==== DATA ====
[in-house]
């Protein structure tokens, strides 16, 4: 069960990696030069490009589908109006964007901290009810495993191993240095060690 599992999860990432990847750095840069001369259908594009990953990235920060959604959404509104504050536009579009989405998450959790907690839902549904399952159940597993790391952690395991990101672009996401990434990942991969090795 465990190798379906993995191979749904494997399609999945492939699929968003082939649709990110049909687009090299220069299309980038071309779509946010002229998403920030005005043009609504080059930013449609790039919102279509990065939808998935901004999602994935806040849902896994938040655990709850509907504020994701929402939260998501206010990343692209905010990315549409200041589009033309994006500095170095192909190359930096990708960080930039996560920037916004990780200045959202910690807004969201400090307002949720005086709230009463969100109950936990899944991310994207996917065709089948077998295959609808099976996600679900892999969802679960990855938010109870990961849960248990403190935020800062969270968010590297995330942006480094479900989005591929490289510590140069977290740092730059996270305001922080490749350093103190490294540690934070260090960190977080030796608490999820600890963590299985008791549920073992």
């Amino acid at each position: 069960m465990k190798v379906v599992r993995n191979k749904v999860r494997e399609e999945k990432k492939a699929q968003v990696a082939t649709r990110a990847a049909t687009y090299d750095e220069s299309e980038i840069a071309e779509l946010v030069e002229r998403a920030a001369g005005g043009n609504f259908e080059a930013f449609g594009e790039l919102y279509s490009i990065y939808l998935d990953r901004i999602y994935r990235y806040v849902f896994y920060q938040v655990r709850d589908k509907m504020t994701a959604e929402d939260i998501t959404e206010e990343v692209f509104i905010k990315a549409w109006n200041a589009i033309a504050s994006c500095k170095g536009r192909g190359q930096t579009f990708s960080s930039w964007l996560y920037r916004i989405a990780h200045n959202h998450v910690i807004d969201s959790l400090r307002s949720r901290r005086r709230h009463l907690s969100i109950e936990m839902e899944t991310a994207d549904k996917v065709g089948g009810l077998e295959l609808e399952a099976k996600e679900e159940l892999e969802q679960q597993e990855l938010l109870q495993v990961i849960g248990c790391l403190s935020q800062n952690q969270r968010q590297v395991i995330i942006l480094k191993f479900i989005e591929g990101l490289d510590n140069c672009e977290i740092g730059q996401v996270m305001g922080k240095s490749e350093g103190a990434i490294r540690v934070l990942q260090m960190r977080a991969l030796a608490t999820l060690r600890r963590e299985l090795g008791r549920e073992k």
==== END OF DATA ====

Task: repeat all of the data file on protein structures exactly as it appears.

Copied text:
[in-house]
């Protein structure tokens, strides 16, 4: 069960990696030069490009589908109006964007901290009810495993191993240095060690 599992999860990432990847750095840069001369259908594009990953990235920060959604959404509104504050536009579009989405998450959790907690839902549904399952159940597993790391952690395991990101672009996401990434990942991969090795 465990190798379906993995191979749904494997399609999945492939699929968003082939649709990110049909687009090299220069299309980038071309779509946010002229998403920030005005043009609504080059930013449609790039919102279509990065939808998935901004999602994935806040849902896994938040655990709850509907504020994701929402939260998501206010990343692209905010990315549409200041589009033309994006500095170095192909190359930096990708960080930039996560920037916004990780200045959202910690807004969201400090307002949720005086709230009463969100109950936990899944991310994207996917065709089948077998295959609808099976996600679900892999969802679960990855938010109870990961849960248990403190935020800062969270968010590297995330942006480094479900989005591929490289510590140069977290740092730059996270305001922080490749350093103190490294540690934070260090960190977080030796608490999820600890963590299985008791549920073992």
């Amino acid at each position: 069960m465990k190798v379906v599992r993995n191979k749904v999860r494997e399609e999945k990432k492939a699929q968003v990696a082939t649709r990110a990847a049909t687009y090299d750095e220069s299309e980038i840069a071309e779509l946010v030069e002229r998403a920030a001369g005005g043009n609504f259908e080059a930013f449609g594009e790039l919102y279509s490009i990065y939808l998935d990953r901004i999602y994935r990235y806040v849902f896994y920060q938040v655990r709850d589908k509907m504020t994701a959604e929402d939260i998501t959404e206010e990343v692209f509104i905010k990315a549409w109006n200041a589009i033309a504050s994006c500095k170095g536009r192909g190359q930096t579009f990708s960080s930039w964007l996560y920037r916004i989405a990780h200045n959202h998450v910690i807004d969201s959790l400090r307002s949720r901290r005086r709230h009463l907690s969100i109950e936990m839902e899944t991310a994207d549904k996917v065709g089948g009810l077998e295959l609808e399952a099976k996600e679900e159940l892999e969802q679960q597993e990855l938010l109870q495993v990961i849960g248990c790391l403190s935020q800062n952690q969270r968010q590297v395991i995330i942006l480094k191993f479900i989005e591929g990101l490289d510590n140069c672009e977290i740092g730059q996401v996270m305001g922080k240095s490749e350093g103190a990434i490294r540690v934070l990942q260090m960190r977080a991969l030796a608490t999820l060690r600890r963590e299985l090795g008791r549920e073992k």